And there’s more. I wrote that “At the mass public level,” the nationalist faction would be comprised of “blue collar union members, white collar middle managers and small businessmen from the Perotista ranks; family- and community-oriented immigrants; and grassroots environmental activists.”
As for their rivals, “The social base of internationalism would include many big multinational businesses and their upper level managers, financiers, professionals, and retailers. Journalists and the rest of the mass media, as well as academics, also tend to support an idealistic globalism. Other members of a new internationalist coalition might include minorities whose fear of cultural conservative nationalists outweighs their qualms about job-destroying internationalist free-trade economics, and affluent, mainstream environmentalists.”
And there was more on the role of the media: “Much of what they lack in numbers, the internationalists would make up for in money, influence, and the aura of respectability that their media allies will continue to provide.”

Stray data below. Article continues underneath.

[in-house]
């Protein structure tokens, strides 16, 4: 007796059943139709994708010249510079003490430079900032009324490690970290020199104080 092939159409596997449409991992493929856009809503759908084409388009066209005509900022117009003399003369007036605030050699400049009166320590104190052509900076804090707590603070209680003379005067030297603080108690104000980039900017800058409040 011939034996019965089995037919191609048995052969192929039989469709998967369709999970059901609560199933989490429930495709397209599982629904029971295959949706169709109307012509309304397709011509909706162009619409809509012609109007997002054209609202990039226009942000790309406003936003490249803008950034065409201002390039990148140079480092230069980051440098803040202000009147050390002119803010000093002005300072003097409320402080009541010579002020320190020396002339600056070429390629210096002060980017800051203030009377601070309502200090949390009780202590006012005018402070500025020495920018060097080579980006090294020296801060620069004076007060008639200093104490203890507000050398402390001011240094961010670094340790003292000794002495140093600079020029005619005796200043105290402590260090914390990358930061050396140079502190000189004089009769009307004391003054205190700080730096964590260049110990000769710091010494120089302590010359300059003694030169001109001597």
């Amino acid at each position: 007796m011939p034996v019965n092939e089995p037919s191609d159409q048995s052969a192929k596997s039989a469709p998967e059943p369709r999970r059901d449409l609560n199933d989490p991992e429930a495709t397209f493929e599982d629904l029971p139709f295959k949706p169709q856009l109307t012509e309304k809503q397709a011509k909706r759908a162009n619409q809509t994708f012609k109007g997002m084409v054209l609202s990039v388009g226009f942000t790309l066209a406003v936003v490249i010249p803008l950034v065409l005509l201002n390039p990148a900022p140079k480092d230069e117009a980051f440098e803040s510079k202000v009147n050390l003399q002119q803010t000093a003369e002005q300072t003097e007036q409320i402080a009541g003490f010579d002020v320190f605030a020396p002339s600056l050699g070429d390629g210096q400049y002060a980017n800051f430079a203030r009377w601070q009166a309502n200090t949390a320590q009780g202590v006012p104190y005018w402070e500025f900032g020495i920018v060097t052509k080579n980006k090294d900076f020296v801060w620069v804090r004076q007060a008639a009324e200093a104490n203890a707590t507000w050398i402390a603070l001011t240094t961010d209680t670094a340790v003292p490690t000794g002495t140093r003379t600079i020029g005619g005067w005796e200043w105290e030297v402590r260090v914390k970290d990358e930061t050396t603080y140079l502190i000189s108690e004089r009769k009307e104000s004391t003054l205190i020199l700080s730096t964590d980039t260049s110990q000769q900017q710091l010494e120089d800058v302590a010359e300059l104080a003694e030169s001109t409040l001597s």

What would happen to liberal and conservative internationalists in the process? The former
“may wind up permanently alienating labor, minorities, and the white-collar middle class whether they intend to or not – and lose their identity as champions of the underdog and as agents of progressive change in the process. Internationalists of the Right will face similar problems. Without offering their voters something more than NAFTA, the continuing “creative destruction” of their jobs, endless foreign interventions, and Marilyn Quayle’s definition of family values, it is difficult to see them avoiding George [H.W.] Bush’s political fate.”
For good measure, I added that if they do crystallize, the resulting new coalitions are likely to be “less inclined to compromise than their predecessors….”
Clearly, I didn’t get everything right. But I’m kind of amazed at how many developments I absolutely nailed. Further, we’re only a few months into the Trump era. In other words, the American political realignment I anticipated still probably has a long ways to go.
Ha! Good one!
Alan Tonelson said:
Glad you liked it, Stan! I sure hope Trump returns to mining the potential of this new nationalist coalition – as he did so effectively during the campaign.